Volume 39 Number 26
                 Produced: Wed May 14  6:34:53 US/Eastern 2003

Subjects Discussed In This Issue: 

Candles while Travelling
         [Leah S. Gordon]
Drambuie Liqueur
         [Michael Shoshani]
Dress and Custom
         [Ira Bauman]
Kiddush on YK
         [Shimon Lebowitz]
         [Eli Turkel]
Modern Orthodox Educational History (2)
         [Lawrence Kaplan, Eugene Bazarov]
Potato Starch
         [Levy Lieberman]
         [Eli Turkel]
Requirement to Eat meat
         [A Seinfeld]
Shabbat Candles
         [Bernard Raab]
Shaving and S'fira
         [Joel Rich]
Shaving during S'firah
         [Tzvi Briks]
Shir hashirim in artscroll
         [Leah Aharoni]
         [Yisrael Medad]
translating Shir haShirim (2)
         [Brandon Raff, Bernard Raab]
When Will It Ever Get Here?
         [Moshe Nugiel]


From: Leah S. Gordon <leah@...>
Date: Sat, 10 May 2003 18:59:29 -0700 (PDT)
Subject: Candles while Travelling

One reason that it is potentially more dangerous to light candles in a
hotel room (vs. at home) is that you wouldn't ordinarily light candles
in your bedroom and go to sleep with them lit (or at least I wouldn't),
because of fear of fires--in fact, falling asleep while smoking is
supposedly a cause of many house-fires.  In any case, in a hotel room,
there may not be any room other than your "bedroom" in which to light.
This naturally would lead to more danger of injury in case of fire.  BTW
my sister and parents once woke late Friday night to a conflagration
from shabbat candles in a hotel room; thank Gd everyone was fine.

I had good success, as mentioned here earlier, asking a hotel restaurant
if we could light there (I brought tea-lights).

--Leah Gordon


From: Michael Shoshani <trnstudios@...>
Date: Fri, 9 May 2003 09:46:27 -0500
Subject: RE: Drambuie Liqueur

>The weekly newsletter of the Antwerp Chareidi Kehilla Machzikei Hadas
>has a notice from their Bedatz saying that they have information from US
>Kashrus organisations that there are chashoshes on the Kashrus of
>Drambuie Liquour.

Drambuie is currently on the "not recommended" list of the Chicago
Rabbinical Council as well.


Michael Shoshani
Chicago IL


From: <Yisyis@...> (Ira Bauman)
Date: Fri, 9 May 2003 09:51:38 EDT
Subject: Re: Dress and Custom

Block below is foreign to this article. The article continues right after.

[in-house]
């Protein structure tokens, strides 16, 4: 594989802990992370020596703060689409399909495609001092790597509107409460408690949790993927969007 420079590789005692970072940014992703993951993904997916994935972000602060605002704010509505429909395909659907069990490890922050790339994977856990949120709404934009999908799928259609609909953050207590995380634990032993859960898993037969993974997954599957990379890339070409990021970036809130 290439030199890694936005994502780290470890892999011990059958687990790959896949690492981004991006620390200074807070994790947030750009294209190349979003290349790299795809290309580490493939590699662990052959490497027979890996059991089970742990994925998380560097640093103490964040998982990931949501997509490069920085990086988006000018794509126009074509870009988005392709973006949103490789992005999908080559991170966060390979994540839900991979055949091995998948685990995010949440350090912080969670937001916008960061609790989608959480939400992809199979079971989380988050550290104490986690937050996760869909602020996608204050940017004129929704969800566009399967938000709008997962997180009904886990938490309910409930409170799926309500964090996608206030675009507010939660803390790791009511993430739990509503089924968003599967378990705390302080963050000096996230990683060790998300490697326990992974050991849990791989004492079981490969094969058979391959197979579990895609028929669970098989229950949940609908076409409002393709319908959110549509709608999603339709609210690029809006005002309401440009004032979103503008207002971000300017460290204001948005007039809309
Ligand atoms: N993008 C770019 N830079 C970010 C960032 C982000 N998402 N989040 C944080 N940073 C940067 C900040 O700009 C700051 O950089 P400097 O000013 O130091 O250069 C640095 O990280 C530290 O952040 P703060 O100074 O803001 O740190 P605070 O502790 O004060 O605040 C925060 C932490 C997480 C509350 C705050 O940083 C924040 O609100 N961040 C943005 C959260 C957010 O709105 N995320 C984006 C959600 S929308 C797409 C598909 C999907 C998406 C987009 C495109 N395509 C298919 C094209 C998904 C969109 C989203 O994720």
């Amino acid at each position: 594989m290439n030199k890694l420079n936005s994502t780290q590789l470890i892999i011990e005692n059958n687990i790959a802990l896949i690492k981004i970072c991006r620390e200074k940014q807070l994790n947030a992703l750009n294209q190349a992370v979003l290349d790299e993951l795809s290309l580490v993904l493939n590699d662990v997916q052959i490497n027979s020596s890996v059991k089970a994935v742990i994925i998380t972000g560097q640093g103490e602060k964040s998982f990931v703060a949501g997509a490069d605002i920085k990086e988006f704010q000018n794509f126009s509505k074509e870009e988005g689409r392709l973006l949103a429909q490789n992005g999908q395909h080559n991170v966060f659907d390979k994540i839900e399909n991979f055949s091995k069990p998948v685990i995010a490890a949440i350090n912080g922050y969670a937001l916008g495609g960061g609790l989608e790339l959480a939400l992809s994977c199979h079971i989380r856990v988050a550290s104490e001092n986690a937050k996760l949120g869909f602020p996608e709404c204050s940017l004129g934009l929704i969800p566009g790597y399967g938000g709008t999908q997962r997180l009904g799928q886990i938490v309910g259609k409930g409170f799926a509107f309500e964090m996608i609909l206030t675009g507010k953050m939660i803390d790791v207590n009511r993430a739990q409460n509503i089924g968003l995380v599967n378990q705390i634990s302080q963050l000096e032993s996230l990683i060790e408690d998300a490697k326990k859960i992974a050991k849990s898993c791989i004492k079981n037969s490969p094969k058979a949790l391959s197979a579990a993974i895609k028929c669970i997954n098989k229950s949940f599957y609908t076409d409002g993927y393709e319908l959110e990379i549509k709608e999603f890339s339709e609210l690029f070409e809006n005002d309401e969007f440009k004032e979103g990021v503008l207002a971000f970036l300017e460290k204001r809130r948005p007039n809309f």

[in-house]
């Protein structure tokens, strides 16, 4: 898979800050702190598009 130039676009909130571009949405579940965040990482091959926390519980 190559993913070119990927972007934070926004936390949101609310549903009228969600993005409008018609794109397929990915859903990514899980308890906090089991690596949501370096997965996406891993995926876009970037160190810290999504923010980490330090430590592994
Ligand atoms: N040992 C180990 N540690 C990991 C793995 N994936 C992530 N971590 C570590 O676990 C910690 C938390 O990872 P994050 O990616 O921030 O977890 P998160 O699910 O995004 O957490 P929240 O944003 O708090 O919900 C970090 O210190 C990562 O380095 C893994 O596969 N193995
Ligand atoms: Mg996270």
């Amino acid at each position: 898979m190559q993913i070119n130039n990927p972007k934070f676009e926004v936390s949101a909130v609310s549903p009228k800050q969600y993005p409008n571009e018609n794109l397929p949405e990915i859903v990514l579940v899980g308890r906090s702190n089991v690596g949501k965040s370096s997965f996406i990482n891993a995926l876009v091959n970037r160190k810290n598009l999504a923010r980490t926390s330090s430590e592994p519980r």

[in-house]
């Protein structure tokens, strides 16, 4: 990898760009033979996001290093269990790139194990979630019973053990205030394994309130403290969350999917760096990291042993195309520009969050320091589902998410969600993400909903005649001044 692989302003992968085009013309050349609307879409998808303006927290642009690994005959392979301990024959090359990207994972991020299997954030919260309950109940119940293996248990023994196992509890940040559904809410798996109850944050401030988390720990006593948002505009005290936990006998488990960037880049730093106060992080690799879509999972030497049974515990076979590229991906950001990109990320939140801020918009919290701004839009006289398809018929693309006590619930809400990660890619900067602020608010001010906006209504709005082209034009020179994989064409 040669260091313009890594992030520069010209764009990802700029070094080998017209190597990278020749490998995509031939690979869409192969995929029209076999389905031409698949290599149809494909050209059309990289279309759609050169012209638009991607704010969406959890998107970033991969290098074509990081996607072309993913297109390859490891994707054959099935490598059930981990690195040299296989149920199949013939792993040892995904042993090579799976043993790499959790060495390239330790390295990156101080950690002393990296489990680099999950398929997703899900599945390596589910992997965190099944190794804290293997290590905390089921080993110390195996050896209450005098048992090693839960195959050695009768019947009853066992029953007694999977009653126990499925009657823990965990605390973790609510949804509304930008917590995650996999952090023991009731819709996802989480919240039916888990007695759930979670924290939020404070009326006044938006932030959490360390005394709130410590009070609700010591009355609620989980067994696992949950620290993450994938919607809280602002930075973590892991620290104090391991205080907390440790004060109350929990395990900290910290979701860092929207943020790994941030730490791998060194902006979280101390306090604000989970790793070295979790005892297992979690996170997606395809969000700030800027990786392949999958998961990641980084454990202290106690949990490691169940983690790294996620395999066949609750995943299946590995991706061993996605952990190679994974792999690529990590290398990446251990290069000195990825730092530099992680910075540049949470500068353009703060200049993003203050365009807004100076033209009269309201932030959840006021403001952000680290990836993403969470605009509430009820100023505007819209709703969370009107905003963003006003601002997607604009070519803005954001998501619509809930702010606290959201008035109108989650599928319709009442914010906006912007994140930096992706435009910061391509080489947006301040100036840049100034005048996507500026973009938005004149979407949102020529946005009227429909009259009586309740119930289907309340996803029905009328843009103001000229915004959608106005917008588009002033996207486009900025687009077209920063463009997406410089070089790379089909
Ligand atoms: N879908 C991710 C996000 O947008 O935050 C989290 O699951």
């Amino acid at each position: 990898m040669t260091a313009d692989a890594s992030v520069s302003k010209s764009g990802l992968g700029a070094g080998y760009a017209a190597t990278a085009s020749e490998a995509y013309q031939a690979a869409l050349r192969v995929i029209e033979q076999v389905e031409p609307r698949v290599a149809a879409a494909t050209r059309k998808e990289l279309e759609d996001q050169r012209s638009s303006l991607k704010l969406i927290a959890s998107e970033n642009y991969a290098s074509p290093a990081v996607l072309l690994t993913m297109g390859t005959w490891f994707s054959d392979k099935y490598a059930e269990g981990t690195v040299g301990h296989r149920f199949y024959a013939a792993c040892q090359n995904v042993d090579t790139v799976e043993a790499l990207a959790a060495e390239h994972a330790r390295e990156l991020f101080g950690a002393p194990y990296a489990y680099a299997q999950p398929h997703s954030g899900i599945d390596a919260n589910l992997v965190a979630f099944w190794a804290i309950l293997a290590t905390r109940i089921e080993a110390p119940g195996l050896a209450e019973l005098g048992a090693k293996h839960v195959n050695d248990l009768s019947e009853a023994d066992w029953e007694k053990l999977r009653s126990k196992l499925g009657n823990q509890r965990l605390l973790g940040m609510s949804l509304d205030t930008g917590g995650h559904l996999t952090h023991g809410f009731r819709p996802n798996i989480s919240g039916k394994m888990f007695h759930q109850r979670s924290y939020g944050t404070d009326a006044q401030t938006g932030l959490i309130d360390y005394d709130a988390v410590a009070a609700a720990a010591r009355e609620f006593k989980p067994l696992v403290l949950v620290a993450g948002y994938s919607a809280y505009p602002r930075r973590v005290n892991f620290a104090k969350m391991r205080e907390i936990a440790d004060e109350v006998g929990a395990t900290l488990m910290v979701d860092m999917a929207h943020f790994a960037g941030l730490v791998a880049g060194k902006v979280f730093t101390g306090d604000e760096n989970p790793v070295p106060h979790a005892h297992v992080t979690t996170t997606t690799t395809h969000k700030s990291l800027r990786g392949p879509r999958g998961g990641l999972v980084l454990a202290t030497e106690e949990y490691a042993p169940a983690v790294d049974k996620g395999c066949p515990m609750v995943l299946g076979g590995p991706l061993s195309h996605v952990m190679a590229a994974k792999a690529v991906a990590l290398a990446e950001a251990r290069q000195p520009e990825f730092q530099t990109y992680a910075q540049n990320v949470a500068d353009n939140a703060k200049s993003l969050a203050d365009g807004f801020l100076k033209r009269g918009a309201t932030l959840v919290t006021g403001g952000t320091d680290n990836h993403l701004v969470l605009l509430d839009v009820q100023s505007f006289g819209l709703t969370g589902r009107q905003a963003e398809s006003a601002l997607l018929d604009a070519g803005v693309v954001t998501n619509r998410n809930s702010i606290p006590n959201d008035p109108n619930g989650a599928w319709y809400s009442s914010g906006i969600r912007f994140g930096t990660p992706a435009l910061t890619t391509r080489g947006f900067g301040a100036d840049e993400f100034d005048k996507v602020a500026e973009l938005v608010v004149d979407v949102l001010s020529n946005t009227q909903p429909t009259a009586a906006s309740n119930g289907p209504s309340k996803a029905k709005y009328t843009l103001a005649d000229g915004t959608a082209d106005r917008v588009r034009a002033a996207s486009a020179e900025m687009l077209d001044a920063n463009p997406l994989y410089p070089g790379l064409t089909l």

I can't decide which is less tzniusdik...tight jeans or a short
      skirt.  But dress, like obscenity, depends upon local standards,
      and convention is that women wear skirts, men wear pants.

Convention, alongside fashion, is a constantly changing process.  A look
at the typical American woman's casual wardrobe will show that pants are
probably worn more often that skirts.

I am reminded of what my rebbe taught us in high school.  To him it was
obvious that an observant Jew must wear a hat during prayer.  His reason
was, "Would you not wear a hat if you had an appointment with the
president of the United States?"  Well, after Kennedy's bare-headed oath
of office in 1961, men no longer wore hats.  My rebbe, however, still
wore his.

I think that convention only goes so far.  There are intrinsic factors
in these dress codes that need to be explored further.

Ira Bauman


From: Shimon Lebowitz <shimonl@...>
Date: Fri, 09 May 2003 15:08:48 +0200
Subject: Kiddush on YK

> (b) I forgot to add the obvious point, to my story about Reb Yisroel
> Salanter making kiddush in public during a cholera epidemic, that this
> happened on Yom Kippur.  I suppose that all readers understood this.

I was not familiar with this story, do you happen to know if the YK in
question was also a Shabbat?

The reason I ask is that I have heard that when health requires eating
on YK, one should *not* make kiddush, unless the day happens to also be
Shabbat. The reason I was given is that the takana of Chaza"l (enactment
of the sages) to make kiddush over wine was never intended to include

Shimon Lebowitz                           mailto:<shimonl@...>
Jerusalem, Israel            PGP: http://www.poboxes.com/shimonpgp


From: Eli Turkel <turkel@...>
Date: Sun, 11 May 2003 18:11:17 GMT
Subject: mega-shiurim

Incidentally, one of the bochurim felt complelled to follow the "one
gulp" rule, even using the mega-shiur, thus (in my opinion) endangering

On a more mundane level one does not perform a mitzvah unless the eating
is done in a normal manner. Since, one does not usually eat such large
quantities in one swallow I find it hard to define this as "derech
achila".  I have seen seforim that state that this is defined as usual
since that is what comes out of the shiurim. This implies that "normal
eating" is defined by chumrot and not by actual practice which I find
difficult to accept.

BTW in recent lectures in Bar Ilan several different lecturures showed
historical evidence that the size of eggs and olives have NOT changed
much over the centuries. In fact in the last few years it is easily
verified that eggs are larger than they were 20 years ago.

Prof. Eli Turkel,  <turkel@...> on 05/11/2003
Department of Mathematics, Tel Aviv University


From: Lawrence Kaplan <lawrence.kaplan@...>
Date: Fri, 9 May 2003 11:09:15 -0400
Subject: RE: Modern Orthodox Educational History

The author of the biography of Rabbi Reines was Rabbi Joseph Wanefsky
who passed away a few years ago.

Rabbi Moshe Soloveitchik did not teach at Rabbi Reines' Yeshiva, but at
a similar institution, the Takhkemoni School in Warsaw. He left it after
a clash with the Director, Dr. Meyer Balaban over eudcational
policy. See the memoir of Shulamith Meiselman (the daughter of Rabbi
Moshe Soloveitchik) about her family.

Lawrence Kaplan

From: Eugene Bazarov <evbazarov@...>
Date: Fri, 9 May 2003 09:02:12 -0700 (PDT)
Subject: Modern Orthodox Educational History

Not only is Rav Reiness' Yeshiva important for the history of Day
Schools, it is very important for the history of black-hat Yeshivas in
the U.S.. Rav Reiness' Yeshiva was called "Torah Ve'Dass". And the most
influential black-hat yeshiva was/is Torah Ve'Dass. Following Rav
Reiness' derech, they were one of the first cheders to have secular
studies and hence were able to get a lot of students. What was - and
remains - banned in Israel and Europe (i.e. a black-hat high school with
secular studies) is accepted in the U.S. because of Rav Reiness! The
founders of Yeshiva Torah Ve'Dass were followers of Rav Reiness. And
hence most black-hat yeshivas in the US follow Rav Reiness' derech